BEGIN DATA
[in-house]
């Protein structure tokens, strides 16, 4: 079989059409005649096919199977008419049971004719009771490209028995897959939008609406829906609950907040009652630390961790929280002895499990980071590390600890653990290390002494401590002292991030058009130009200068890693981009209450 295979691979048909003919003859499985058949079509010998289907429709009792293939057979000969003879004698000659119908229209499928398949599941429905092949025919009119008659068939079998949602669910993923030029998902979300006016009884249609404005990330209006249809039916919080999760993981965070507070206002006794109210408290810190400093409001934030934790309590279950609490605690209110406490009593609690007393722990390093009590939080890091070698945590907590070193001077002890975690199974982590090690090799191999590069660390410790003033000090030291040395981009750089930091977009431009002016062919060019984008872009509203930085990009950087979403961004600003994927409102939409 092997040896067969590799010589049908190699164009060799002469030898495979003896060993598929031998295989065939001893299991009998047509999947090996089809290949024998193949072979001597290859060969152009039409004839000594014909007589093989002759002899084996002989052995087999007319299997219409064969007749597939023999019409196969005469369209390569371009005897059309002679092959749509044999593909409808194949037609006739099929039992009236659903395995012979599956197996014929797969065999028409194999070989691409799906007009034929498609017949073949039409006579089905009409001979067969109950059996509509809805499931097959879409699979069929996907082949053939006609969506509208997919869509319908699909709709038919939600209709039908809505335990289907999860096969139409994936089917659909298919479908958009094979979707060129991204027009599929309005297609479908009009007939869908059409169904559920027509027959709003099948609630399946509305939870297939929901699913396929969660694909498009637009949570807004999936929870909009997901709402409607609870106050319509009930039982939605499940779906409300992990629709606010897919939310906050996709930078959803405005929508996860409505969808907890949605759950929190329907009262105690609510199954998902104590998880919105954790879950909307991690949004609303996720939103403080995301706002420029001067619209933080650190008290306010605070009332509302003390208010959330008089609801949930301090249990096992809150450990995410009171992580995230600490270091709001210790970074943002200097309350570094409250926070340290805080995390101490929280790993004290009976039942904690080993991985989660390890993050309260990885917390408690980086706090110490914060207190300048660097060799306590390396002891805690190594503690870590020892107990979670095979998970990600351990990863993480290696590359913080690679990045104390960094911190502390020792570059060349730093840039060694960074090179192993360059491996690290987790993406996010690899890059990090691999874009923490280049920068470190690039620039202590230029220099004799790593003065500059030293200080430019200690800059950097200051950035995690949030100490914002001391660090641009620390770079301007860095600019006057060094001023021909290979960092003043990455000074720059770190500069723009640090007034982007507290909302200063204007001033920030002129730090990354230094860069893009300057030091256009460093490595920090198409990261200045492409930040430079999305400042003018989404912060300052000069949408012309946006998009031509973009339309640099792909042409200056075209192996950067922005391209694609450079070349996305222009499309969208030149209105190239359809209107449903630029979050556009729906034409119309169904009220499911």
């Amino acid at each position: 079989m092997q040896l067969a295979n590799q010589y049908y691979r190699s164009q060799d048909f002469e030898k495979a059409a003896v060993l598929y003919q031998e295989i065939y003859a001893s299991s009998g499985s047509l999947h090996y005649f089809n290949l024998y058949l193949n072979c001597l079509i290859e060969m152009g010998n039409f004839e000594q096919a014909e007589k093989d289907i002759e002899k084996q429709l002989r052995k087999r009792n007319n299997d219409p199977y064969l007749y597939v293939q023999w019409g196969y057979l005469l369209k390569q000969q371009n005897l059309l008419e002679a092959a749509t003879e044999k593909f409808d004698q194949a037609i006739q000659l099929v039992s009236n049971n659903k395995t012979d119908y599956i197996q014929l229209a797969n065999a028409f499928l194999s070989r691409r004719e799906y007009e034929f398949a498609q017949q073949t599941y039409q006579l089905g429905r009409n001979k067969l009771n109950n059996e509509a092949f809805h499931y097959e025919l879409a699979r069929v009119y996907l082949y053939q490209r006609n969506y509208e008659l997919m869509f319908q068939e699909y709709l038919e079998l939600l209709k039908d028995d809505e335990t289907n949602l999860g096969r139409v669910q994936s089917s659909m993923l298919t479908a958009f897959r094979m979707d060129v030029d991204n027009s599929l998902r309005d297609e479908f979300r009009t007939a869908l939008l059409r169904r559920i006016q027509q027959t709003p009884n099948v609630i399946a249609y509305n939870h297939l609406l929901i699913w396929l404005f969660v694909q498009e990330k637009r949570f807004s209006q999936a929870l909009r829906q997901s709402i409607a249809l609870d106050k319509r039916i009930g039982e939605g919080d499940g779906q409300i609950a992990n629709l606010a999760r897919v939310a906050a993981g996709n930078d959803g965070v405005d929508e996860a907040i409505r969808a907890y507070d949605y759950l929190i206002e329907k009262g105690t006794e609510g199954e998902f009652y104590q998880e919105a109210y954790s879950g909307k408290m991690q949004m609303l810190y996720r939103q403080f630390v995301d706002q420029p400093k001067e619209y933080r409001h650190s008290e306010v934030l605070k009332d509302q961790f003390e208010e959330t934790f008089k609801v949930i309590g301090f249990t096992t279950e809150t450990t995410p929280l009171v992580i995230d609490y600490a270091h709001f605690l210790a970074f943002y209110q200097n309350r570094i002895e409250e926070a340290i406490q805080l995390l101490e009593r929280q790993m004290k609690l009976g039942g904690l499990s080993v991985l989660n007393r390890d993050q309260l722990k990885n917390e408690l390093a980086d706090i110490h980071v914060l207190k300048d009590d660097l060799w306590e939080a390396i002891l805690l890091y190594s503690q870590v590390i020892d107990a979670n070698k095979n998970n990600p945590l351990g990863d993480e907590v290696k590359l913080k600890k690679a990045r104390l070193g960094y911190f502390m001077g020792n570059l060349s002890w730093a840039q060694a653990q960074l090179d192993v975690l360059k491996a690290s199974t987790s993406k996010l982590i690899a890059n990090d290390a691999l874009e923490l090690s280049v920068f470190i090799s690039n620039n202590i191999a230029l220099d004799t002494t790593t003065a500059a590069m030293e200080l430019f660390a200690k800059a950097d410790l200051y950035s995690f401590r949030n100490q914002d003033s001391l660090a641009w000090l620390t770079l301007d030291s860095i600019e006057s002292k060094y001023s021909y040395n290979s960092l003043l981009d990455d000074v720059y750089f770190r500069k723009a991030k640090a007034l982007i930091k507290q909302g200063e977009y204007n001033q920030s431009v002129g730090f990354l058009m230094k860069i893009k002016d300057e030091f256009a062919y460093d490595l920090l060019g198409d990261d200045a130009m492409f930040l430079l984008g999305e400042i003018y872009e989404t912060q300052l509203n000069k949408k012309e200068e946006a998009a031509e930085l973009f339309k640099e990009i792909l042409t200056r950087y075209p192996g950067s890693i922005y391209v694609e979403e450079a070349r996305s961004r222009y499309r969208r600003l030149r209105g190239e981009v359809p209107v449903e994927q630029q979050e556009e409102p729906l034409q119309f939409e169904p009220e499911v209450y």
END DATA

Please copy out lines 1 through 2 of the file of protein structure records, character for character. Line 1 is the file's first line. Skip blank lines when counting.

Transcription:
[in-house]
């Protein structure tokens, strides 16, 4: 079989059409005649096919199977008419049971004719009771490209028995897959939008609406829906609950907040009652630390961790929280002895499990980071590390600890653990290390002494401590002292991030058009130009200068890693981009209450 295979691979048909003919003859499985058949079509010998289907429709009792293939057979000969003879004698000659119908229209499928398949599941429905092949025919009119008659068939079998949602669910993923030029998902979300006016009884249609404005990330209006249809039916919080999760993981965070507070206002006794109210408290810190400093409001934030934790309590279950609490605690209110406490009593609690007393722990390093009590939080890091070698945590907590070193001077002890975690199974982590090690090799191999590069660390410790003033000090030291040395981009750089930091977009431009002016062919060019984008872009509203930085990009950087979403961004600003994927409102939409 092997040896067969590799010589049908190699164009060799002469030898495979003896060993598929031998295989065939001893299991009998047509999947090996089809290949024998193949072979001597290859060969152009039409004839000594014909007589093989002759002899084996002989052995087999007319299997219409064969007749597939023999019409196969005469369209390569371009005897059309002679092959749509044999593909409808194949037609006739099929039992009236659903395995012979599956197996014929797969065999028409194999070989691409799906007009034929498609017949073949039409006579089905009409001979067969109950059996509509809805499931097959879409699979069929996907082949053939006609969506509208997919869509319908699909709709038919939600209709039908809505335990289907999860096969139409994936089917659909298919479908958009094979979707060129991204027009599929309005297609479908009009007939869908059409169904559920027509027959709003099948609630399946509305939870297939929901699913396929969660694909498009637009949570807004999936929870909009997901709402409607609870106050319509009930039982939605499940779906409300992990629709606010897919939310906050996709930078959803405005929508996860409505969808907890949605759950929190329907009262105690609510199954998902104590998880919105954790879950909307991690949004609303996720939103403080995301706002420029001067619209933080650190008290306010605070009332509302003390208010959330008089609801949930301090249990096992809150450990995410009171992580995230600490270091709001210790970074943002200097309350570094409250926070340290805080995390101490929280790993004290009976039942904690080993991985989660390890993050309260990885917390408690980086706090110490914060207190300048660097060799306590390396002891805690190594503690870590020892107990979670095979998970990600351990990863993480290696590359913080690679990045104390960094911190502390020792570059060349730093840039060694960074090179192993360059491996690290987790993406996010690899890059990090691999874009923490280049920068470190690039620039202590230029220099004799790593003065500059030293200080430019200690800059950097200051950035995690949030100490914002001391660090641009620390770079301007860095600019006057060094001023021909290979960092003043990455000074720059770190500069723009640090007034982007507290909302200063204007001033920030002129730090990354230094860069893009300057030091256009460093490595920090198409990261200045492409930040430079999305400042003018989404912060300052000069949408012309946006998009031509973009339309640099792909042409200056075209192996950067922005391209694609450079070349996305222009499309969208030149209105190239359809209107449903630029979050556009729906034409119309169904009220499911």